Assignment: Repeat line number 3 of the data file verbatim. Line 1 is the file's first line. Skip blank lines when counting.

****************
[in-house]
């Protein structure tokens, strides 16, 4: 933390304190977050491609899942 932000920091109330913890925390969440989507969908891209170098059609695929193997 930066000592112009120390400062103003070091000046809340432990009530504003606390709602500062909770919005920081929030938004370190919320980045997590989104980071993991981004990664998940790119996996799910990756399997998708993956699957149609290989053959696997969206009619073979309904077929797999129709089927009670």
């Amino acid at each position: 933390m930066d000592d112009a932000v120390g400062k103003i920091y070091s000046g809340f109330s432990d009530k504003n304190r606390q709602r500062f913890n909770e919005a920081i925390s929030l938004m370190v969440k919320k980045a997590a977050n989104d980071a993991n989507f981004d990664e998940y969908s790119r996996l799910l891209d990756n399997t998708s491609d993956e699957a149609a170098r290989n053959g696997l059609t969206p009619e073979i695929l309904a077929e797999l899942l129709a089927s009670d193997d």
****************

């Amino acid at each position: 933390m930066d000592d112009a932000v120390g400062k103003i920091y070091s000046g809340f109330s432990d009530k504003n304190r606390q709602r500062f913890n909770e919005a920081i925390s929030l938004m370190v969440k919320k980045a997590a977050n989104d980071a993991n989507f981004d990664e998940y969908s790119r996996l799910l891209d990756n399997t998708s491609d993956e699957a149609a170098r290989n053959g696997l059609t969206p009619e073979i695929l309904a077929e797999l899942l129709a089927s009670d193997d």